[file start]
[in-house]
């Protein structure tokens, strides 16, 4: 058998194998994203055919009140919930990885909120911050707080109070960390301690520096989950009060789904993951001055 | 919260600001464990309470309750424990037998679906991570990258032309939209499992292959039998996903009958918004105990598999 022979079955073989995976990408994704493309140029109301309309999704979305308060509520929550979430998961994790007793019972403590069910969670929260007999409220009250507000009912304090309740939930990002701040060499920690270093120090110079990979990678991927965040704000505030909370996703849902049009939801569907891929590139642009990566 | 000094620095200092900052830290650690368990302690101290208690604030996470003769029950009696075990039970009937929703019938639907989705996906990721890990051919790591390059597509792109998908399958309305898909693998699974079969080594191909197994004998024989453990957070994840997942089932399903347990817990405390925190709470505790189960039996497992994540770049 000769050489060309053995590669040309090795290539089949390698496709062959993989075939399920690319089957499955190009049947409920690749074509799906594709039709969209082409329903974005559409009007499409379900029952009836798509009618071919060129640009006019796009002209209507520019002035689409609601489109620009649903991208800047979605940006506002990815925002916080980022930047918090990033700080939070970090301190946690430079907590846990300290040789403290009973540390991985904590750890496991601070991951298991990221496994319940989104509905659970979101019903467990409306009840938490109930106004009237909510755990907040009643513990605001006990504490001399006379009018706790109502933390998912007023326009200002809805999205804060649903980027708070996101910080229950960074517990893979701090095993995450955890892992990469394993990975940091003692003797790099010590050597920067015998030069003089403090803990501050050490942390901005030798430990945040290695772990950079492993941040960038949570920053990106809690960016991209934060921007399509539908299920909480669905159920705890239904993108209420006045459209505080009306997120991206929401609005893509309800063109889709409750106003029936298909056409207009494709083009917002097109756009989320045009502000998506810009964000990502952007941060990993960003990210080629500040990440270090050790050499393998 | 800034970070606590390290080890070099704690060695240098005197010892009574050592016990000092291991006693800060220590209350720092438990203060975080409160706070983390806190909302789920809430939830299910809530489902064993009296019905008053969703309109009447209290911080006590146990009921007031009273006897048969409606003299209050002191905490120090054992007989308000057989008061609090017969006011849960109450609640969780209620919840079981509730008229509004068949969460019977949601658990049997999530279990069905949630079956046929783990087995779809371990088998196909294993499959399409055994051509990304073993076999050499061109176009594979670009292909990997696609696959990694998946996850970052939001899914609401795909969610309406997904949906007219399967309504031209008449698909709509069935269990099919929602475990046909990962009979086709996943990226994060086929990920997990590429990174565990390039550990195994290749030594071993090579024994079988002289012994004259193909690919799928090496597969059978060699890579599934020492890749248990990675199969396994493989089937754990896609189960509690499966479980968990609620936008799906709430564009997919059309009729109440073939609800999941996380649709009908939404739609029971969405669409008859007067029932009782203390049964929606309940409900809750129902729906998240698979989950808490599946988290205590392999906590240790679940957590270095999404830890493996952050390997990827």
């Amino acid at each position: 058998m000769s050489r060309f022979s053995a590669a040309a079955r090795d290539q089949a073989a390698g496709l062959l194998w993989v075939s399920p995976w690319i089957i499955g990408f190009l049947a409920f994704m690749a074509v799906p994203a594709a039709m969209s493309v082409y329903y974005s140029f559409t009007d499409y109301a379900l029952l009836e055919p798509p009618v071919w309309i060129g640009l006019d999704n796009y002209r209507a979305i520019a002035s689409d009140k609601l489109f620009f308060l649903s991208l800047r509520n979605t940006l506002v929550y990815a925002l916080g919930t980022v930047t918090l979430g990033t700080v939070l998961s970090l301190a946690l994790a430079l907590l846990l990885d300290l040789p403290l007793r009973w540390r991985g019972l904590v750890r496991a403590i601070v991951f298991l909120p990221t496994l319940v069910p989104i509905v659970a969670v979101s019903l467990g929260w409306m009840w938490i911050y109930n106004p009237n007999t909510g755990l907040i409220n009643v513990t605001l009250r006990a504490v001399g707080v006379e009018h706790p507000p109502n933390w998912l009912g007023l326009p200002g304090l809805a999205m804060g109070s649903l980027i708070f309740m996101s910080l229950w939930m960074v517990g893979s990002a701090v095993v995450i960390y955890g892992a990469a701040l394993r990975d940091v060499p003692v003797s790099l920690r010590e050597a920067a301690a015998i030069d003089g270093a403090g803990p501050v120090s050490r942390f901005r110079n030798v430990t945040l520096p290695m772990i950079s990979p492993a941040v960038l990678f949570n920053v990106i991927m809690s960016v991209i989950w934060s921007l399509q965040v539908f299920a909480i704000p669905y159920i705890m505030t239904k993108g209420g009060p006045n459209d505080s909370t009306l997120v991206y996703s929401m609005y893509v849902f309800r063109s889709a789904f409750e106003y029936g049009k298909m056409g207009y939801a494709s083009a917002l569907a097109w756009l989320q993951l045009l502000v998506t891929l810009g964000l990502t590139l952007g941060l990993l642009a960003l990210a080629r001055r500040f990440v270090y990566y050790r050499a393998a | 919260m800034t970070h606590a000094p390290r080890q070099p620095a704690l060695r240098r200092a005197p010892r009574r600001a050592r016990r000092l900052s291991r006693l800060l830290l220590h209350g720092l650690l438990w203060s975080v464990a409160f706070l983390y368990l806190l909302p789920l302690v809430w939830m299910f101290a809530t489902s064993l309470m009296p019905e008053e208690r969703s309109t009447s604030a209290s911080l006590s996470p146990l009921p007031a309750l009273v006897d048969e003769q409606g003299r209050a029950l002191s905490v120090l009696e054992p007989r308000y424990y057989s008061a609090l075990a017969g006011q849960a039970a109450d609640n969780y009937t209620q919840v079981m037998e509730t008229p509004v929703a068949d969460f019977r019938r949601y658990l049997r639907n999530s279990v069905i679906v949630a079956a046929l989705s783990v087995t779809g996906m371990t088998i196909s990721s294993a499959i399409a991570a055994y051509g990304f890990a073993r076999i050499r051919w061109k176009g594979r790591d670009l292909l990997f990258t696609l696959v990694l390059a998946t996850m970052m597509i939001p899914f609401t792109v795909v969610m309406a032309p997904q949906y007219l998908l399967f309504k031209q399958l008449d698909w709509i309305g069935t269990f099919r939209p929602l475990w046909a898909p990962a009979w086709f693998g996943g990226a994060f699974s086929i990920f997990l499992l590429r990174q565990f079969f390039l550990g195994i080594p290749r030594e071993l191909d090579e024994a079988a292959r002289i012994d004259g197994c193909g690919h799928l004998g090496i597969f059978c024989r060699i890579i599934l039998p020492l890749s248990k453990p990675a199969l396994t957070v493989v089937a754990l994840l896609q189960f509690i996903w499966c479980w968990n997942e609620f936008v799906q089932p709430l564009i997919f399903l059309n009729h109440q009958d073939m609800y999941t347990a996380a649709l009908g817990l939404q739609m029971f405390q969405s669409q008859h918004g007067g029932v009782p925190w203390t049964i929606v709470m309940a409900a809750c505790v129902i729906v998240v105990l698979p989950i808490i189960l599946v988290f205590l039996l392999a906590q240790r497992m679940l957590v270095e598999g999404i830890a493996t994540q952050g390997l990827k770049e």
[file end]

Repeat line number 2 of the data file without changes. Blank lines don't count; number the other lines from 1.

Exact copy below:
């Protein structure tokens, strides 16, 4: 058998194998994203055919009140919930990885909120911050707080109070960390301690520096989950009060789904993951001055 | 919260600001464990309470309750424990037998679906991570990258032309939209499992292959039998996903009958918004105990598999 022979079955073989995976990408994704493309140029109301309309999704979305308060509520929550979430998961994790007793019972403590069910969670929260007999409220009250507000009912304090309740939930990002701040060499920690270093120090110079990979990678991927965040704000505030909370996703849902049009939801569907891929590139642009990566 | 000094620095200092900052830290650690368990302690101290208690604030996470003769029950009696075990039970009937929703019938639907989705996906990721890990051919790591390059597509792109998908399958309305898909693998699974079969080594191909197994004998024989453990957070994840997942089932399903347990817990405390925190709470505790189960039996497992994540770049 000769050489060309053995590669040309090795290539089949390698496709062959993989075939399920690319089957499955190009049947409920690749074509799906594709039709969209082409329903974005559409009007499409379900029952009836798509009618071919060129640009006019796009002209209507520019002035689409609601489109620009649903991208800047979605940006506002990815925002916080980022930047918090990033700080939070970090301190946690430079907590846990300290040789403290009973540390991985904590750890496991601070991951298991990221496994319940989104509905659970979101019903467990409306009840938490109930106004009237909510755990907040009643513990605001006990504490001399006379009018706790109502933390998912007023326009200002809805999205804060649903980027708070996101910080229950960074517990893979701090095993995450955890892992990469394993990975940091003692003797790099010590050597920067015998030069003089403090803990501050050490942390901005030798430990945040290695772990950079492993941040960038949570920053990106809690960016991209934060921007399509539908299920909480669905159920705890239904993108209420006045459209505080009306997120991206929401609005893509309800063109889709409750106003029936298909056409207009494709083009917002097109756009989320045009502000998506810009964000990502952007941060990993960003990210080629500040990440270090050790050499393998 | 800034970070606590390290080890070099704690060695240098005197010892009574050592016990000092291991006693800060220590209350720092438990203060975080409160706070983390806190909302789920809430939830299910809530489902064993009296019905008053969703309109009447209290911080006590146990009921007031009273006897048969409606003299209050002191905490120090054992007989308000057989008061609090017969006011849960109450609640969780209620919840079981509730008229509004068949969460019977949601658990049997999530279990069905949630079956046929783990087995779809371990088998196909294993499959399409055994051509990304073993076999050499061109176009594979670009292909990997696609696959990694998946996850970052939001899914609401795909969610309406997904949906007219399967309504031209008449698909709509069935269990099919929602475990046909990962009979086709996943990226994060086929990920997990590429990174565990390039550990195994290749030594071993090579024994079988002289012994004259193909690919799928090496597969059978060699890579599934020492890749248990990675199969396994493989089937754990896609189960509690499966479980968990609620936008799906709430564009997919059309009729109440073939609800999941996380649709009908939404739609029971969405669409008859007067029932009782203390049964929606309940409900809750129902729906998240698979989950808490599946988290205590392999906590240790679940957590270095999404830890493996952050390997990827």